Psychological Effects of Posture

Written By Tracy & Keim Chiropractic LLC on May 14, 2019

man with bad posture sitting at desk

May is posture month, and at Tracy and Keim we are promoting posture awareness among our patients and the public. Posture affects both mental and physical well-being. We’ll be looking at how posture influences our physical health later this month, but in this blog post we will focus on the effects of posture on our mental and emotional state.

Cognitive Performance

It seems almost too good to be true that practicing good posture can make you smarter, but your posture directly affects your level of alertness and your engagement in learning new material. The reticular activating system in your brainstem carries the information from your eyes, ears, and other senses to your brain. It’s responsible for determining what information is important enough to tell your brain about, and what to tell you to ignore. The location of this system in your body (descending from the brainstem to the spine) means that its function is related to your posture. Simply by practicing good posture while working or studying, you can improve your cognitive performance.


We can often tell how people are feeling simply by observing their body language. Straight posture generally indicates that a person is feeling well, while slouching expresses sadness, discouragement, or fatigue. But posture and mood are a two-way street. While it’s true that our posture reflects our mood, our mood also reflects our posture. In other words, you can change the way you feel simply by adjusting your body. A 2009 study demonstrated that people found it easier to think of positive things about themselves while sitting up straight than sitting slouched over. Interestingly, this same study found that the same people who sat up straight were more convinced that their thoughts were true than were those who sat with poor posture.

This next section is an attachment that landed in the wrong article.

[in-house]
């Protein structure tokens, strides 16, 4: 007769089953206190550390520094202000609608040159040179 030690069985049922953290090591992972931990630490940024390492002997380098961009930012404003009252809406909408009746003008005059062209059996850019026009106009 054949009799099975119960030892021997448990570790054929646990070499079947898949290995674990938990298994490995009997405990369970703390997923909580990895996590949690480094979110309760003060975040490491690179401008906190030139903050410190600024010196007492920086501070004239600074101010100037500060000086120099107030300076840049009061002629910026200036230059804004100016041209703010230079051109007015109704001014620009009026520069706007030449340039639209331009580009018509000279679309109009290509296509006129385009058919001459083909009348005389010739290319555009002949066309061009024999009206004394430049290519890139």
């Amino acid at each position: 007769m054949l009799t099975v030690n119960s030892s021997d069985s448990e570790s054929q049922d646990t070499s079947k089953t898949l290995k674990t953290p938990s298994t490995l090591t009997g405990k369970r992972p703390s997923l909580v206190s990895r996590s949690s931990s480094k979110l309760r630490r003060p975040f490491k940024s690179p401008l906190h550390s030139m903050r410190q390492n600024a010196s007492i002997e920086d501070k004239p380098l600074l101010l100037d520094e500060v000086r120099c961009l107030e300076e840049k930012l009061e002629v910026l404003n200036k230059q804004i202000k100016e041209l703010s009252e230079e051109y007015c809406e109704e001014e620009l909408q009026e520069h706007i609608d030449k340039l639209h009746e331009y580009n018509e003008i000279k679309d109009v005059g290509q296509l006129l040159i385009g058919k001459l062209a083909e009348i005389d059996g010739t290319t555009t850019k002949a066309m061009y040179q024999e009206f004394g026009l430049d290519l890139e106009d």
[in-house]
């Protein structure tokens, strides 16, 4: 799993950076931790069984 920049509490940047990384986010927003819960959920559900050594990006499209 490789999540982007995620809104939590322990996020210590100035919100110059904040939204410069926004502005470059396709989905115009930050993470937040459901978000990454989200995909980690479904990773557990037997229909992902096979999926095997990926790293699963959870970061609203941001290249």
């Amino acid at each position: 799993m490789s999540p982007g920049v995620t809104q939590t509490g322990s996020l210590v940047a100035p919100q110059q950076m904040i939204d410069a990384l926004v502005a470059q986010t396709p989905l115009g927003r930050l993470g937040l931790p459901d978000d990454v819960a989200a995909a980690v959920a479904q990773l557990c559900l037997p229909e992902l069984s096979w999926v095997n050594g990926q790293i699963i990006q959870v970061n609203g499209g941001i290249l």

Posture also influences hormone levels in our body—most especially testosterone and cortisol. Standing tall with your head level increases testosterone. We often associate this hormone with masculinity, since men have higher levels of testosterone than women, but both genders produce this hormone. Among other things, it helps to maintain bone mass density and lean muscle, and also increases our feelings of well-being. The same posture that increases levels of testosterone in your body decreases cortisol levels. This hormone is essentially the opposite of adrenaline. While healthy in the right amounts, high levels of cortisol can create fatigue, mild depression, and confusion. The hormonal effect of good posture creates a feeling of confidence and well-being that can powerfully influence your mentality. Another piece of good news? It takes only two minutes to change your hormone levels through your posture.

While it’s common knowledge that our physical and mental well-being are powerfully interconnected, we don’t always take advantage of what we know to change how we feel. By becoming aware of your posture you can use your body to boost your mood, increase productivity, and learn more effectively. Interested in learning more? Check out, or try these tips for using the power of your body to benefit your mind.


If you have a sedentary job, try standing up for a few minutes at least once every hour. Simply changing position and allowing yourself to stretch and regroup periodically can help you to maintain better posture the rest of the time, and improve your mood and productivity.

Make time for a walk every day. Our bodies are designed to move, and a brisk walk, even if it only lasts for a few minutes, goes a long way to improve your posture and make you feel happier.

If you’re feeling blue or stressed, stand or sit up straight and lift your chin so that your gaze is level instead of downward. You’ll be surprised how quickly you feel better.



Posted In: General Health Posture